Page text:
This goes back to the Help a couple of weeks ago re: JSON being undefined. We blame Draper & its RSpec integration, but don’t yet have a solution.
Eager loading doesn’t happen from rake tasks. This causes a problem if you are running in thread safe mode and dependency loading is disabled.
But until that is released, you can possibly branch your thread safe declaration on the existence of the $rails_rake_task global.
Come and talk about programming, and other aspects of XP. 6:30pm
It can be stifling to jump into a big project as a new user or team member, you don’t want to accidentally delete stuff, reprioritize iterations etc. We’ve got you covered; try out a sample project. We designed this on purpose as a sandbox for people to poke around and build. Check out this short screencast for a quick demo of how to start a sample project and a few things you can do within it. Create, explore, and don’t be afraid to get lost.
Here’s the breakdown if you don’t want to watch the video.
Clones and inits and updates all the submodules.
https://github.com/conversation/chrome_debugger seems like it will be useful for something.
Any tips for reading HttpPerf?
LogReplay, any good gems or tips to replay requests from server logs?
Jeff dean mentioned some strategies dealing with week based reporting, and the oddities that arise when week 0 bleeds into the next year.
Week number: The week 1 of YYYY starts with a Sunday or Monday (according to %U or %W). The days in the year before the first week are in week 0. %U - Week number of the year. The week starts with Sunday. (00..53) %W - Week number of the year. The week starts with Monday. (00..53)
:eq(n) pseudoselector gives you a single element that is at index
n out of all matched elements. While this is certainly a useful selector to have, it’s unfortunately not supported in standard CSS. If you find yourself repeatedly using
:eq in your jQuery code, be careful that you are not relying too heavily on
:eq to the point where your styles are difficult to match in “pure” CSS.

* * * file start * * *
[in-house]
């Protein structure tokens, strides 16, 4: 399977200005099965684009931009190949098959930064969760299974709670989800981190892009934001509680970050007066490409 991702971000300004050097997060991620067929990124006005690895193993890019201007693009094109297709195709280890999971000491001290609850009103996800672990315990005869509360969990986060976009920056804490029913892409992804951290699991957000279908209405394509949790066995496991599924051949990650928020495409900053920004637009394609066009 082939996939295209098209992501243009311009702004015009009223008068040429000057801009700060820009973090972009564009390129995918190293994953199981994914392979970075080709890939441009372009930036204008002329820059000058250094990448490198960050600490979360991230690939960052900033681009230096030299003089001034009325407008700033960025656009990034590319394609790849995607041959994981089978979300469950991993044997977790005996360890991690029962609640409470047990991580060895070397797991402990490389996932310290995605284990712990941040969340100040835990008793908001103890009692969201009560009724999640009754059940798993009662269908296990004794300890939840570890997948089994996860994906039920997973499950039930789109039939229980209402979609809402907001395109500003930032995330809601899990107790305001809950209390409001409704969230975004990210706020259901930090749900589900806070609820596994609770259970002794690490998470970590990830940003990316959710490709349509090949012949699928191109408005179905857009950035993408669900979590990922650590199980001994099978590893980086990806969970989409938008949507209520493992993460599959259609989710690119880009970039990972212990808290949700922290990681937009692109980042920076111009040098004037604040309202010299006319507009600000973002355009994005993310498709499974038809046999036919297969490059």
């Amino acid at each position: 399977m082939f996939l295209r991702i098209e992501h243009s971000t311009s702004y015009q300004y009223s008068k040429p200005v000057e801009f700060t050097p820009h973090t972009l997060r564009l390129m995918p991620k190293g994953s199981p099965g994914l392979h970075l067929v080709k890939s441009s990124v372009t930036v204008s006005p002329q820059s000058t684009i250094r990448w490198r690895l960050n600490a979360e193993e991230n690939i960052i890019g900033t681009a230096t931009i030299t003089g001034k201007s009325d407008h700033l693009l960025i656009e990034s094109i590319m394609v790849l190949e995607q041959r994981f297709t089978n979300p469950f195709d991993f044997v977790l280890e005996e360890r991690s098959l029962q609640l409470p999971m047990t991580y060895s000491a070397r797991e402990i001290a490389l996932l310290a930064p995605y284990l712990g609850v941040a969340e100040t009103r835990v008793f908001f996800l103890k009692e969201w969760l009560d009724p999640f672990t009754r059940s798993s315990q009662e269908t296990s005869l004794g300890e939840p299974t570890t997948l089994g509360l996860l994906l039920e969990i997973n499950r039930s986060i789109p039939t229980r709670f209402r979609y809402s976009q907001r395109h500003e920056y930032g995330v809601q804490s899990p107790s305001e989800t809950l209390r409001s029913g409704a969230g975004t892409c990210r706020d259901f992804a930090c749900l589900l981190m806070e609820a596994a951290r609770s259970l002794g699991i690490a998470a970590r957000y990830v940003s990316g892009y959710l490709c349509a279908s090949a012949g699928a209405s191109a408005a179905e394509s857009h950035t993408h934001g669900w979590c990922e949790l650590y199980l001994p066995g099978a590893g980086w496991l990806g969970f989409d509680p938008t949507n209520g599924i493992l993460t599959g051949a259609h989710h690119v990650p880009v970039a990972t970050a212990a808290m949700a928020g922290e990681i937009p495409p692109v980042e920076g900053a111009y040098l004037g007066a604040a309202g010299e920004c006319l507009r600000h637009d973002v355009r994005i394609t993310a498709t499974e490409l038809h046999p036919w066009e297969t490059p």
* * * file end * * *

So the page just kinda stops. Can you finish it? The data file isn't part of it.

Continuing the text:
If we were to express
:nth-child in terms of the
:eq selector, it would be like using
:eqscoped to all of the immediate descendant contents of a single element. Or in my own words,
:nth-child adds a constraint to the selector that the matched element must be the nth element in its parent container.
So if we had a snippet of HTML like
<div> <div id="bar1" class="foo"></div> <div id="bar2" class="foo"></div> <div id="bar3" class="foo"></div> </div>
Then the selector
.foo:nth-child(2)will match the div
#bar2. If we insert another element at the front of the container:
<div> <p>Shift!</p> <div id="bar1" class="foo"></div> <div id="bar2" class="foo"></div> <div id="bar3" class="foo"></div> </div>
And again we select
.foo:nth-child(2), we match the div
#bar1 because the 2nd child of the container also matches
Thus, in this second example, if we try
.foo:nth-child(1) or the equivalent
.foo:first-child, we will not match any elements because the first child element in that container — the
p tag — does not match
:nth-child can match children in multiple containers. In the HTML snippet:
<div> <p>Shift!</p> <div id="bar1" class="foo"></div> <div id="bar2" class="foo"></div> <div id="bar3" class="foo"></div> </div> <div> <div id="quux" class="foo"></div> </div>
.foo:last-child will match the divs
.foo:nth-child(1) will only match
#quux because the first child of the first container is, again, not a
Correlating debugging errors to source files.
Currently using Sprockets template name in-lined. Any better solutions?